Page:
His decision to race at Indy, and in doing so skip the Monaco Grand Prix, is not about giving up on F1 then: it is about taking the next step in becoming a more complete driver, in challenging and pushing himself and finding new limits.

And in doing that, in better understanding himself and what he wants from life and racing, can he find the right path for himself in F1.

Asked at a press conference on Wednesday about whether or not racing in Indy was a sign his commitment to F1 was fading, he was instant in dismissing the idea.

"It is probably the opposite," he said. "It's to show that I want to win everything that I am participating in. In F1 we don't have also the perfect package now to achieve that and, as a team, we are open to participating in more things.

"But my full commitment is still in F1. I want to win the third world championship and hopefully this year we can see some of these signs – of some podiums and race victories which at the moment are a dream for us, because we are so uncompetitive. But the season is long and we are all working to make this happen."

What Alonso's Indy announcement has done too is remind the world about the power of the Spaniard as a superstar.

He alone got #Indy500 trending on Twitter; he alone has the power to increase F1's reach in America for two glorious weeks in May; and he alone has rivals offering their help to make motor racing's biggest potential fairytale come true.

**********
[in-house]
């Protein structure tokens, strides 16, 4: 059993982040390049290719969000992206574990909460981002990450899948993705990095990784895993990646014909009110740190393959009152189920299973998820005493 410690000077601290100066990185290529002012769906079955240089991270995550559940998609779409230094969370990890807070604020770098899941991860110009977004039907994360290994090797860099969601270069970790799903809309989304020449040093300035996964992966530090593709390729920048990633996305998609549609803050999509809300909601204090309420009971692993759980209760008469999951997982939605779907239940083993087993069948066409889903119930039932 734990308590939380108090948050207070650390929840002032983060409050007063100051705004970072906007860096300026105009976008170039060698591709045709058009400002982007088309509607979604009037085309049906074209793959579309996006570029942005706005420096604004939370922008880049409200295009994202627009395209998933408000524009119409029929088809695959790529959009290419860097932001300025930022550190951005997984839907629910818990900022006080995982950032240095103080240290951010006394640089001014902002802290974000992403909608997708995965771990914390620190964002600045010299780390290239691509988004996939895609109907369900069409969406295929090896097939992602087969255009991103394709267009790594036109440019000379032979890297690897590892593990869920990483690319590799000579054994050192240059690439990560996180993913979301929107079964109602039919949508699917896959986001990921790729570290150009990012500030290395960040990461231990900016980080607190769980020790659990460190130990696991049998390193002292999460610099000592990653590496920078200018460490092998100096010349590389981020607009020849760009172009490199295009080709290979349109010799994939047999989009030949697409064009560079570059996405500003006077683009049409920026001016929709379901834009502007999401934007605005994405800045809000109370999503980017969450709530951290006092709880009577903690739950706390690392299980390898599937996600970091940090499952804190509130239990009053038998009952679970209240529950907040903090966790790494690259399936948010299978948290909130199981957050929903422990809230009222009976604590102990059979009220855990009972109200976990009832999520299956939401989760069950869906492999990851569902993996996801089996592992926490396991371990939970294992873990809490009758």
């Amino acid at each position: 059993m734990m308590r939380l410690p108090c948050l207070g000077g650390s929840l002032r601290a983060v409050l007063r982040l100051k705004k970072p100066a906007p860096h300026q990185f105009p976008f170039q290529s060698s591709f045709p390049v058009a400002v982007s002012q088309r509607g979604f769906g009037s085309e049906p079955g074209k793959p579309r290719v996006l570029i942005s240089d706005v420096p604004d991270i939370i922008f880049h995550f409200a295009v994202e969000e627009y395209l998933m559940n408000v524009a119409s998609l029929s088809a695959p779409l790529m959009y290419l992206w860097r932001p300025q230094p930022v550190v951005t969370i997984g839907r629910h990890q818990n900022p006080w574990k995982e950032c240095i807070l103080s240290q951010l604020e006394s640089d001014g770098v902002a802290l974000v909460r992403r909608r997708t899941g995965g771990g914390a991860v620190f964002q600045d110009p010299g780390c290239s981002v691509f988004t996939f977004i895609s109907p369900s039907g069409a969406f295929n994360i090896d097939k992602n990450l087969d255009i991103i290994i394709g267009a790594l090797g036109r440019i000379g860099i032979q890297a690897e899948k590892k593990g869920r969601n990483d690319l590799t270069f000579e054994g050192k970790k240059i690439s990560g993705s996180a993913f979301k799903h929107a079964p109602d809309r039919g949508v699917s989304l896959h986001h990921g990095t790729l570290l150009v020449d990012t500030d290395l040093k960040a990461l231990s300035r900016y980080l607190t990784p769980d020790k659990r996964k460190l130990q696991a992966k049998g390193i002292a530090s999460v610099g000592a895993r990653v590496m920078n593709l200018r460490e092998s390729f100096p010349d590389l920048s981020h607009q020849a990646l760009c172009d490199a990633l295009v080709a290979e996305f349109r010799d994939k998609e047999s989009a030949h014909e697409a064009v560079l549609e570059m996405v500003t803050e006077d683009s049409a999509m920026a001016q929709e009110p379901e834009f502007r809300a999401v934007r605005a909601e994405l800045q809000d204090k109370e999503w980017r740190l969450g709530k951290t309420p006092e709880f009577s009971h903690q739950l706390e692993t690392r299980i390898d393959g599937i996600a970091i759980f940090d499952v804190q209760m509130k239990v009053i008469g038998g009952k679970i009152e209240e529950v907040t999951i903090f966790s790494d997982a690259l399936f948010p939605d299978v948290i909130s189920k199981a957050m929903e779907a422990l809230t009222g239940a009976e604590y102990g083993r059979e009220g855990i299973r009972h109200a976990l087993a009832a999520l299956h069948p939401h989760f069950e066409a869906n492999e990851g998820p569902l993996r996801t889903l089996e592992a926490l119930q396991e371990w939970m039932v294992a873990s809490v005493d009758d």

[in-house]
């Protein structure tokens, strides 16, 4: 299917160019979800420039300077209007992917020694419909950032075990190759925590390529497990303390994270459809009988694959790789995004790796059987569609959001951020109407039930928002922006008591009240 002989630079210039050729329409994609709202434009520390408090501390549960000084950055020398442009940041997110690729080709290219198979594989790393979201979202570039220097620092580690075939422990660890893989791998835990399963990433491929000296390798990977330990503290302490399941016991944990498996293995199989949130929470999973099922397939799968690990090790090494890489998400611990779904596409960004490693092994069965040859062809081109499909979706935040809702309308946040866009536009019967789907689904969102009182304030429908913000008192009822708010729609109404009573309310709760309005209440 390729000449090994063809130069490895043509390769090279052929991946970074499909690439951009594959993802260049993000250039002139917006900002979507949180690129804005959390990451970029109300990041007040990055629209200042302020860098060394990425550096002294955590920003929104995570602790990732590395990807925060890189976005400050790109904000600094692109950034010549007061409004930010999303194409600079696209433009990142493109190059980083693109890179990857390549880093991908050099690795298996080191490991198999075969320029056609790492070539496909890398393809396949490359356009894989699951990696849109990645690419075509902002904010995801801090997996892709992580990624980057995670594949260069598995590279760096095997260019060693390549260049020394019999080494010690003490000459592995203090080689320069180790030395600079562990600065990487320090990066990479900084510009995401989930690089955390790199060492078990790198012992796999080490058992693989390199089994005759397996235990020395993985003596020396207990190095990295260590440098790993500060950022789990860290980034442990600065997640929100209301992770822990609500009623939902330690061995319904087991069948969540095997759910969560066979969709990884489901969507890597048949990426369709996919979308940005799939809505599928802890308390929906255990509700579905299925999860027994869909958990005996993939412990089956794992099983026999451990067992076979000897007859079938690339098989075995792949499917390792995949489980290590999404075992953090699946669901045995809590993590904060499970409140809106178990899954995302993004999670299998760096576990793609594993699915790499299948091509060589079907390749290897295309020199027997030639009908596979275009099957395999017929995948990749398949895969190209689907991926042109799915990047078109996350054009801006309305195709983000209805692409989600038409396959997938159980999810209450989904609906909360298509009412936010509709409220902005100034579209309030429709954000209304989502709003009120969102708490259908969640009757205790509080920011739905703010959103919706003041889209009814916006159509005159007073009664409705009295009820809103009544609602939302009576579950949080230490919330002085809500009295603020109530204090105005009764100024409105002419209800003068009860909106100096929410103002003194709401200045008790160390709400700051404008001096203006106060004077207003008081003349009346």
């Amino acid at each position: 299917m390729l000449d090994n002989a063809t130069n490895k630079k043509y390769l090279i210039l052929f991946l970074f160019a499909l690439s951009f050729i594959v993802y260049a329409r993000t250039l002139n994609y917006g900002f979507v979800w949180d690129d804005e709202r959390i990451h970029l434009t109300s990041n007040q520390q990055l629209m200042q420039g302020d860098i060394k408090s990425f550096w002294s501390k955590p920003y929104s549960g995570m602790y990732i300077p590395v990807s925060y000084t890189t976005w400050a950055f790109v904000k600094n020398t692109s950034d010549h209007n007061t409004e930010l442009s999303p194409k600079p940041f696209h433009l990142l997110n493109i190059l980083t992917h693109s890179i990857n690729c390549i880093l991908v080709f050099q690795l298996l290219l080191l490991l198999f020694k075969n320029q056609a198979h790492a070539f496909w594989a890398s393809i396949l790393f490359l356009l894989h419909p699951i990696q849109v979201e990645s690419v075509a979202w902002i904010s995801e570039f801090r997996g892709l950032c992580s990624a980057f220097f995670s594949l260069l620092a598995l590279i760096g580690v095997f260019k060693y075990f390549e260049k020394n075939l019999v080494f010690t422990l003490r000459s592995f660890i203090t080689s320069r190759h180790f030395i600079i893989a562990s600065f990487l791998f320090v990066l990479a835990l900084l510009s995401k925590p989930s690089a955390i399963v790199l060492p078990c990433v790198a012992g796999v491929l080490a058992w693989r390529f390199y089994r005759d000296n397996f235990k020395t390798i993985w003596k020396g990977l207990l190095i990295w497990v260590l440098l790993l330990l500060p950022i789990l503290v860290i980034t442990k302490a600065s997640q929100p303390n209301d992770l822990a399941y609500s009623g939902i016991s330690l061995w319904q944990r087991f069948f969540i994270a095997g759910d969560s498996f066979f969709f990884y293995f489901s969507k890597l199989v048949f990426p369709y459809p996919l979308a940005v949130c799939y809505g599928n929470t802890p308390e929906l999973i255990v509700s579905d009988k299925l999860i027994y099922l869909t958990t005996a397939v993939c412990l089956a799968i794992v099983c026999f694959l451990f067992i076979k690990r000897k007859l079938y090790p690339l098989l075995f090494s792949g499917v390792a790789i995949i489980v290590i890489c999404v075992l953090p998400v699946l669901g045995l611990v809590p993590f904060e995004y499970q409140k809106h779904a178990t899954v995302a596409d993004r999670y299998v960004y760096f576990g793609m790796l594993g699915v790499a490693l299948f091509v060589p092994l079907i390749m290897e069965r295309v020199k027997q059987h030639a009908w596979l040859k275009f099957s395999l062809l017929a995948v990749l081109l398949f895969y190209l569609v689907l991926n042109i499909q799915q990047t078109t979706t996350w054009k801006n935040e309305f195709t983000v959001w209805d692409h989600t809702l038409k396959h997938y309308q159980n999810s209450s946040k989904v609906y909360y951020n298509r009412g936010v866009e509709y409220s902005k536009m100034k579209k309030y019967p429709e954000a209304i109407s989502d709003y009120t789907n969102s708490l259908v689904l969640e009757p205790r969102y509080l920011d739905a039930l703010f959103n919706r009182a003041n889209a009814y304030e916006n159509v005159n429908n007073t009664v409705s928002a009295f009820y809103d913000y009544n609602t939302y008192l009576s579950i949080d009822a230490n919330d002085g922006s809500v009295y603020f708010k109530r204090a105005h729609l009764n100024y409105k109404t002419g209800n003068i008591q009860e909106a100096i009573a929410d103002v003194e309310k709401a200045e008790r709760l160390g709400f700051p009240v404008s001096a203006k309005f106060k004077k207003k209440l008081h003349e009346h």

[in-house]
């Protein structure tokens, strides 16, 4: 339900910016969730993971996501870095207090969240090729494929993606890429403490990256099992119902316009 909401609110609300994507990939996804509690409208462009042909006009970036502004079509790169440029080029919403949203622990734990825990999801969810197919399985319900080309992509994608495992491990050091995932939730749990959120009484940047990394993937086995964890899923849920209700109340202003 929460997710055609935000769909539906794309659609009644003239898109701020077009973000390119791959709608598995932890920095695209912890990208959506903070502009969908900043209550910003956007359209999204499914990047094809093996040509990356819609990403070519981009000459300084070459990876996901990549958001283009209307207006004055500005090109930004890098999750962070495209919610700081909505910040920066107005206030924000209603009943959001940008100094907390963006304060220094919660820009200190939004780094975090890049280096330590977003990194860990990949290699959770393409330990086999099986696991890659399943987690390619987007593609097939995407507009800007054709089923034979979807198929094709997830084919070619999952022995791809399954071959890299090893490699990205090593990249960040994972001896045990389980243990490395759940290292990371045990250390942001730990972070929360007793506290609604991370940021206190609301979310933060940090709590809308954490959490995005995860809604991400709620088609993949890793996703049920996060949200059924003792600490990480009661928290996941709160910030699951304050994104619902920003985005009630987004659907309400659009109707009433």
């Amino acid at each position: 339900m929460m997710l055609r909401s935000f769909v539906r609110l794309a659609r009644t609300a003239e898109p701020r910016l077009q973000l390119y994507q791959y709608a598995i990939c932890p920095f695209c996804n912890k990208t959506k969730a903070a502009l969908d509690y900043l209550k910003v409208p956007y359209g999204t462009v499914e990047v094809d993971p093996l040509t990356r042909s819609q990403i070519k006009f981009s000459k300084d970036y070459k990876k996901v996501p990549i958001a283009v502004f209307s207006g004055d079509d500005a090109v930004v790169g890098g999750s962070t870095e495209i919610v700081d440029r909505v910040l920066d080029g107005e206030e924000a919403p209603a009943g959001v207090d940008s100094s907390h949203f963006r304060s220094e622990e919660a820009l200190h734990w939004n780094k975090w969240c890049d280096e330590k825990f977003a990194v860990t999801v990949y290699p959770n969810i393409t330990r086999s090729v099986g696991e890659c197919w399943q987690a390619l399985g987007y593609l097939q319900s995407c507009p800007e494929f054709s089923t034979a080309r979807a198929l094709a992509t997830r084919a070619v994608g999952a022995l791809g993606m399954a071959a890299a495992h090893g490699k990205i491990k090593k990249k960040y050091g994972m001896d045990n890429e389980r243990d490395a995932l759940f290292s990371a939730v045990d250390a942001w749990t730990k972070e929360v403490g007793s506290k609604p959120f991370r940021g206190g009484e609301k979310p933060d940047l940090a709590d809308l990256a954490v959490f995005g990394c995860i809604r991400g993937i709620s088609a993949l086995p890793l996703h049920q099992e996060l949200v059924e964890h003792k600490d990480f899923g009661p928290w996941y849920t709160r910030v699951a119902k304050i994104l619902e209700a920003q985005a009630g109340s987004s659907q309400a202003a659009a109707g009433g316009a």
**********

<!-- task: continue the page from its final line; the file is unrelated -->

Within seconds of the announcement, for example, Alonso's mobile phone received a short SMS from former Indy winner and actual 2017 competitive Juan Pablo Montoya.

It read: "Felicidades por la Indy 500. A sus ordenes!" Translated - "Congratulations on the Indy 500. At your disposal."

However Alonso's Indy 500 performance goes, he will return to F1 at the Canadian Grand Prix with a much clearer indication of where he wants the next step of his career to go.

From then on, much will depend on the rate of progress that Honda can make: if it is delivers enough to give Alonso the sniff of podiums and wins that he so craves, then summer talks with McLaren could yet result in a fresh contract.

But if progress on track is slow, then it will not have gone amiss in the corridors of Enstone, Brackley and Maranello that F1 has a fired up superstar, still delivering at his very best, with a hunger to achieve much more in F1.

"I expect a huge improvement from the McLaren-Honda F1 team and to be able to fight for podiums and victories at one point in this championship," explained Alonso this week. "That is everything in my head.

"I consider this Indy 500 an amazing opportunity to race in this spectacular race and a step closer to this triple crown that I want to achieve one day. But for the future it doesn't mean I will be closer to the [McLaren] team because of this. It is a one off because it is a special event.

"I don't consider my future will be in the USA, all my driving skills and technique are developed for F1 cars and this is what I want to do in the future."

Alonso and F1 are not done yet.